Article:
Stanley Balgobin5 years ago

The GOP predator policies main goals are to empower the Vulture Corporations, the CEO Vampires, the Wall Street parasites to impoverish the 99%. Why is it the voters don't get it? RobMe/LyinRyan plans to gut the working families, they have said in so many words, " Students can go to hell, seniors can go to hell, workers can go to hell." Why doesn't the electorate get it?

Amber Martingale
Angela Roquemore5 years ago

This is yet another reason all political parties should be abolished.

Grace Adams
Grace Adams5 years ago

Adjuncts get paid next to nothing because they want to teach because it is fun (at least at the college level), and most of them are very part time with another job to earn money to live on. Graduate students who teach get paid next to nothing because they are apprentices and need the experience teaching to qualify for a paid job teaching. K12 teachers get paid enough to live in modest comfort because it is difficult and discouraging to teach a very mixed bag of students many of whom would much rather be somewhere else doing something else than sitting in a classroom trying to learn whatever it is the teacher is trying to teach.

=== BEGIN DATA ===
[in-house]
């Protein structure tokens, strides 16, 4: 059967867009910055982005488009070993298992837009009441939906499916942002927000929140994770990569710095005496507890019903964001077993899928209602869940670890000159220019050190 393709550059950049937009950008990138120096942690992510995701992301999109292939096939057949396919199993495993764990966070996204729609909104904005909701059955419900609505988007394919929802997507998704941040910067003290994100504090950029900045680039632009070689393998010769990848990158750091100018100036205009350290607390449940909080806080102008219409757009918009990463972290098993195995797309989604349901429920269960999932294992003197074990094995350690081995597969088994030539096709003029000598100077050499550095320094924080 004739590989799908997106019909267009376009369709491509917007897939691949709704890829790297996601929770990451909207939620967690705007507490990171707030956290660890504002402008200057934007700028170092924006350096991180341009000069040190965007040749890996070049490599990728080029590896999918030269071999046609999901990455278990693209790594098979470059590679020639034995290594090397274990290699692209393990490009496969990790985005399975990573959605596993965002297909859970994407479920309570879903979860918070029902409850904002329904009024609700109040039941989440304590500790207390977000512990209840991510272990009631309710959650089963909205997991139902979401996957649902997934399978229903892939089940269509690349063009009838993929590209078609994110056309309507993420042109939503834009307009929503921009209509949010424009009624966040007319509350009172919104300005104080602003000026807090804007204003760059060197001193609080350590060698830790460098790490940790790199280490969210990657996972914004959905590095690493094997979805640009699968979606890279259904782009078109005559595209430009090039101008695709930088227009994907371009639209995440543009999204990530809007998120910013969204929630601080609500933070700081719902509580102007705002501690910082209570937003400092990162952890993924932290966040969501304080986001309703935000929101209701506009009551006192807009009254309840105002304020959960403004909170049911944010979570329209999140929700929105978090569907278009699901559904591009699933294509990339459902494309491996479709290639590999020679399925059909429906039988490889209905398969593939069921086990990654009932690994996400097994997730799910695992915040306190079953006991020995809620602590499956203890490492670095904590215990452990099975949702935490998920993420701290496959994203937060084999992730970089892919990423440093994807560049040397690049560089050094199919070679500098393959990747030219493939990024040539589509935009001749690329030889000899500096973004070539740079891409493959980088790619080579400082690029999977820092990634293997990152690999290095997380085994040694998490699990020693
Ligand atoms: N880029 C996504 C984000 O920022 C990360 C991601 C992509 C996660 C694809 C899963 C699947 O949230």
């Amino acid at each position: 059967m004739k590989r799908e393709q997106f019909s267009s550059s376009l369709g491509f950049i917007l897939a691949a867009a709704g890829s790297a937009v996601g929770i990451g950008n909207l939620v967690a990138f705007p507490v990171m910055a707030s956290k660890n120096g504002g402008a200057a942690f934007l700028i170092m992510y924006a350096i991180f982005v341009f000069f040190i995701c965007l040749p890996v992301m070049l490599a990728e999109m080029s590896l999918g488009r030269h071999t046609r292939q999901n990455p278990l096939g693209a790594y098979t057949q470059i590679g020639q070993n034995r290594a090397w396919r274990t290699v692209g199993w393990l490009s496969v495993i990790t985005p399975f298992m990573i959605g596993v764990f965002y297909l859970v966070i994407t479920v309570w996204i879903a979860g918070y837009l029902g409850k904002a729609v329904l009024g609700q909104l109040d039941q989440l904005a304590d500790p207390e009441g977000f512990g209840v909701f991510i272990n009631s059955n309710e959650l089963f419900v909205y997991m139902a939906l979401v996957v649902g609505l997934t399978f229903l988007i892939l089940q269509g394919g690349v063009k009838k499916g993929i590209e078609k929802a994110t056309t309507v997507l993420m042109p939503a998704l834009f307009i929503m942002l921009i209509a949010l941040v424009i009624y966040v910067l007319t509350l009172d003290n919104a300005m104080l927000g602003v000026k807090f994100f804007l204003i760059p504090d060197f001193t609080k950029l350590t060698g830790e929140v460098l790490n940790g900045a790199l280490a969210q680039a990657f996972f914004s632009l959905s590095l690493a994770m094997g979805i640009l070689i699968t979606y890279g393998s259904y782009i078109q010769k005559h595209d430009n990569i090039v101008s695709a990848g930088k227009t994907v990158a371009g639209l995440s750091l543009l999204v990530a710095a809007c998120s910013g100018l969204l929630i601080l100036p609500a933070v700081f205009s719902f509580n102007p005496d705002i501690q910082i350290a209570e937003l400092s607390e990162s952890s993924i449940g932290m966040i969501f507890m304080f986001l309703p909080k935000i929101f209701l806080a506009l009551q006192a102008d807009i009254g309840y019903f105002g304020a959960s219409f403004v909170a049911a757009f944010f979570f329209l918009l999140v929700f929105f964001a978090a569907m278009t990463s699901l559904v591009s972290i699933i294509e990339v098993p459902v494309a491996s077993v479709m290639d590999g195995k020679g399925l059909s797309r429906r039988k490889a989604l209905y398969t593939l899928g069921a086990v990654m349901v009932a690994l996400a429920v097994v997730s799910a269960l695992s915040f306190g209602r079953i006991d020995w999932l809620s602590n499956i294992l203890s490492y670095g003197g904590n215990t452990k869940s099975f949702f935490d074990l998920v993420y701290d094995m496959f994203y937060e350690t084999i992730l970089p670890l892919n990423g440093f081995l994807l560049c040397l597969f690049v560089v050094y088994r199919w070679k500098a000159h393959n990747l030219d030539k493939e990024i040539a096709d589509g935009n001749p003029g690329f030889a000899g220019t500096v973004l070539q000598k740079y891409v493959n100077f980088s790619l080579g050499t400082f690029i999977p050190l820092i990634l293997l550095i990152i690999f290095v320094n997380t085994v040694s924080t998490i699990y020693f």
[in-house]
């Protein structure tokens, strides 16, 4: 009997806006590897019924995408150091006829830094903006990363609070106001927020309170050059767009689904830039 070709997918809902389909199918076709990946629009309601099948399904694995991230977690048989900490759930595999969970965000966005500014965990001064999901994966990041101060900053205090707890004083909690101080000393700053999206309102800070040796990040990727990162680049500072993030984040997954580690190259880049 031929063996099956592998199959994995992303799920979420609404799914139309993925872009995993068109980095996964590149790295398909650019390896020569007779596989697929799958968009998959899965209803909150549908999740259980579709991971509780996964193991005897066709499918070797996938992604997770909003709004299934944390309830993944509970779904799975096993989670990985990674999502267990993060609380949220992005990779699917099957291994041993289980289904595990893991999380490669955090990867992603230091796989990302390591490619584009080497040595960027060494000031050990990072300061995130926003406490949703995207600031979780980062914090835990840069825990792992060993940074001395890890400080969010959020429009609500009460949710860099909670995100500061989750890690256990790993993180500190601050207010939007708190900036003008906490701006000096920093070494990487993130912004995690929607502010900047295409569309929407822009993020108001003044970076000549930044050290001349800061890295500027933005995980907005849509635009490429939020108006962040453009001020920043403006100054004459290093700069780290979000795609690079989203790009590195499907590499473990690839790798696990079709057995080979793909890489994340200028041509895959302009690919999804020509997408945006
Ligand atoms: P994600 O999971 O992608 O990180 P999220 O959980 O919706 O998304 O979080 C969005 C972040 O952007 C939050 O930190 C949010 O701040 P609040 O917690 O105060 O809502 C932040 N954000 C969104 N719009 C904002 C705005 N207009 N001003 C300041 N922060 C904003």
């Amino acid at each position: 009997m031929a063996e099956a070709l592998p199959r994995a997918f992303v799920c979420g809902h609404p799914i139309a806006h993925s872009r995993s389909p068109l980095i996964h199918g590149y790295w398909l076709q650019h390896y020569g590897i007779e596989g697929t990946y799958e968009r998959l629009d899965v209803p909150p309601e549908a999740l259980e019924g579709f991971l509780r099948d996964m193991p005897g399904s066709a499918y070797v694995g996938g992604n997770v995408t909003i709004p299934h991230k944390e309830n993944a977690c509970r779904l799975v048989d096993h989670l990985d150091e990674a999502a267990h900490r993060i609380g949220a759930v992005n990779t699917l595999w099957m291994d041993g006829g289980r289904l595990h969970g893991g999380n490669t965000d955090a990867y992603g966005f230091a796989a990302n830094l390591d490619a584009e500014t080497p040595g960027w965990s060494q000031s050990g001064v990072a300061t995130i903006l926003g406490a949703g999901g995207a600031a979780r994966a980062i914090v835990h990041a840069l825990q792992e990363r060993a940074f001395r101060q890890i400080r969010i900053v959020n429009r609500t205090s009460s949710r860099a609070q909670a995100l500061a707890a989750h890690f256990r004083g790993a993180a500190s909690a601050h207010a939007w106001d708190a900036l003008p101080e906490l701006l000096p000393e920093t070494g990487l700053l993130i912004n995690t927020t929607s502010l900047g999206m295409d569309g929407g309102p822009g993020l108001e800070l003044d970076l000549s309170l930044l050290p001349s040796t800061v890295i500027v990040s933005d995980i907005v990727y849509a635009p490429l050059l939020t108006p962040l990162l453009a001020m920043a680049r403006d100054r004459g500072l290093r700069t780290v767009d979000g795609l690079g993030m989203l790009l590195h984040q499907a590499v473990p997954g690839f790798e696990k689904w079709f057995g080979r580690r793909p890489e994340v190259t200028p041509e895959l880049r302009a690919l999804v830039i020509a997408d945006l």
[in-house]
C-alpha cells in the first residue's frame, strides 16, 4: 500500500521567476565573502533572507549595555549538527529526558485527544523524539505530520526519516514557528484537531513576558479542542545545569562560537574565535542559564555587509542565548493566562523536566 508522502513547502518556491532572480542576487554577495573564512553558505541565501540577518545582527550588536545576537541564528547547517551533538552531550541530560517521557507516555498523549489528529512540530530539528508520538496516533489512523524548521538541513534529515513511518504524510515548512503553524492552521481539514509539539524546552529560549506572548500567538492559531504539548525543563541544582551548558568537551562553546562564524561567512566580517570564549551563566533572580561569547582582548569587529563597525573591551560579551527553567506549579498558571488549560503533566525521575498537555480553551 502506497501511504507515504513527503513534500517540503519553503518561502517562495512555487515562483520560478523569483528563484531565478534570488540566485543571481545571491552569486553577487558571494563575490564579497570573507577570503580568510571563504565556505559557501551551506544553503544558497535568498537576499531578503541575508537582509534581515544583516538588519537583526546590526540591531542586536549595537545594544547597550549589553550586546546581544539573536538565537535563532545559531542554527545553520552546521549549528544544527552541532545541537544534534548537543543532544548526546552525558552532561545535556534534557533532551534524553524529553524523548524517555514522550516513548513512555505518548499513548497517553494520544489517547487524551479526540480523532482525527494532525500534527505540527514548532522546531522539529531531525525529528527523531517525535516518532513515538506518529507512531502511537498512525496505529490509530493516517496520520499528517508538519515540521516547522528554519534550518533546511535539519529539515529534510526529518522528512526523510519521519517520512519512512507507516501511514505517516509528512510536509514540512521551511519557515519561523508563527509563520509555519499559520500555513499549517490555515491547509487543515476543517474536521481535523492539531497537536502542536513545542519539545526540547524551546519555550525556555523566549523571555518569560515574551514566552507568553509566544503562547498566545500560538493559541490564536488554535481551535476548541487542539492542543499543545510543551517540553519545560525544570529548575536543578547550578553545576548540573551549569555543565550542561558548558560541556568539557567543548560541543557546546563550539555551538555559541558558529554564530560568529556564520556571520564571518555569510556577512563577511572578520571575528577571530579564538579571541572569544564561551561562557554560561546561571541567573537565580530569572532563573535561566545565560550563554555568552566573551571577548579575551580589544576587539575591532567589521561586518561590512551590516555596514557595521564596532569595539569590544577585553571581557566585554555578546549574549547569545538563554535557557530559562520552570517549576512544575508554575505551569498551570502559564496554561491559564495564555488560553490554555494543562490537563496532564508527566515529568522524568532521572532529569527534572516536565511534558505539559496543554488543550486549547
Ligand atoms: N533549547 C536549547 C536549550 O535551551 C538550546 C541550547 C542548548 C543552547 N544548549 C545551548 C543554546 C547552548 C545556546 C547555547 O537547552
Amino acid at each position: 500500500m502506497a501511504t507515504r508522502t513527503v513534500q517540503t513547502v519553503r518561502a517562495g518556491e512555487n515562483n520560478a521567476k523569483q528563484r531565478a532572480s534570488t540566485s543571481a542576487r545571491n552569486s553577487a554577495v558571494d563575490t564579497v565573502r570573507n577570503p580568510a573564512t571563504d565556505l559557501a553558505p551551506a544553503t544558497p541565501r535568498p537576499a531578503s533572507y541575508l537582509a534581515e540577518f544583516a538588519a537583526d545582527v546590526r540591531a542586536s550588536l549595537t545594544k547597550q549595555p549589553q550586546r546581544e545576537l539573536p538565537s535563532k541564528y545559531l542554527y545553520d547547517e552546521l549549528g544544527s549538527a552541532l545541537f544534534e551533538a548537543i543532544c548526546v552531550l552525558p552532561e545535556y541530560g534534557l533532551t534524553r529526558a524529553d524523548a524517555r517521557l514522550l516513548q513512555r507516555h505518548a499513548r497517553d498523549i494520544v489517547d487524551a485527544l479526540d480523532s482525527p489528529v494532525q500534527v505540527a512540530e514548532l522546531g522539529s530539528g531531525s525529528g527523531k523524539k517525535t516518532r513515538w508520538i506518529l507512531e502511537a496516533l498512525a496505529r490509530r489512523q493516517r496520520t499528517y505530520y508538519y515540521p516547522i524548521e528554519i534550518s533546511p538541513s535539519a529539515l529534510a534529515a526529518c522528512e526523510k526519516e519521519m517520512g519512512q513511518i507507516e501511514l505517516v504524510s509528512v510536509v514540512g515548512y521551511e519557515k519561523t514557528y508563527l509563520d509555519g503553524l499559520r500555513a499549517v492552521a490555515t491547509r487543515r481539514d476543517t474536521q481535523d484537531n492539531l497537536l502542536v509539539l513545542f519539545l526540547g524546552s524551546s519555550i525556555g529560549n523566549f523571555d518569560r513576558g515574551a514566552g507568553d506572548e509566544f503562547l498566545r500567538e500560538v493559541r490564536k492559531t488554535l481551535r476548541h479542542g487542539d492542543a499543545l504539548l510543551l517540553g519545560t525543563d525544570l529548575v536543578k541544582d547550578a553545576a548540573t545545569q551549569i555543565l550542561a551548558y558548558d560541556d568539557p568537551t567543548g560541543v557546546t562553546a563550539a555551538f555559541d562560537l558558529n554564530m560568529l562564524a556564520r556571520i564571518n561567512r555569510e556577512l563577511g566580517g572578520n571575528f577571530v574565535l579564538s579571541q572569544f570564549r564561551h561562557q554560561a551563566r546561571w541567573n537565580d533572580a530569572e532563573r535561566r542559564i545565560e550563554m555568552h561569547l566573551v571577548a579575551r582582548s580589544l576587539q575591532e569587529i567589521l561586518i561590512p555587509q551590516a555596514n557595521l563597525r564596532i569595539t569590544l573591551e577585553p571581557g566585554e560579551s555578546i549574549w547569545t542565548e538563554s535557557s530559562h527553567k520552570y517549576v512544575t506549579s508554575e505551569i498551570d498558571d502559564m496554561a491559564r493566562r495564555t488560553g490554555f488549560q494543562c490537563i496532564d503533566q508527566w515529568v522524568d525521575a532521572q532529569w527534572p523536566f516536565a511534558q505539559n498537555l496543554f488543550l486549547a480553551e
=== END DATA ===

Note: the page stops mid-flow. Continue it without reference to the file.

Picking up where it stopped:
Nicole Gorman
Nicole Gorman5 years ago

While not arguing any of the points contained within the article, can we agree on the pure melodrama of its title?

Penny Bacon
.5 years ago

Interesting article.

Michael Kirkby
.5 years ago


Winn Adams
Winn Adams5 years ago

Republicans have NO intention of EVER cooperating with ANY Democrat in office. They are against women, children and the middle class. Why they have become so obstructive over the years I can only guess is that they want more money in their pockets and to hell with the rest of the nation. Vote Republicans out of office in every state and at every opportunity.

scarlett g.
.5 years ago

RIDICULOUS!! These articles, slanted,biased and designed to titillate simply DIVIDE this country further apart!!

Joseph Belisle
Joseph Belisle5 years ago

An excellent example happened at the RNC this year. The people who believe in the free market system used music that didn't belong to them. They are not about justice, freedom or democracy unless it's about benefiting themselves. Free market is wonderful if it means they make money but not if they have to pay. Welfare is a crime and detriment to society unless it's corporate welfare and they make money from it. Congress interfering with any business or industry is sacrilege unless it affects their profits.
Boil done the Republican rhetoric and it comes down to three simple little words. Pronouns. I, Me, Mine.
And these same people claim to be religious and fundamentalists. The sacrilege is glaring.

Cheryl I.
Past Member 5 years ago

Thanks for the article.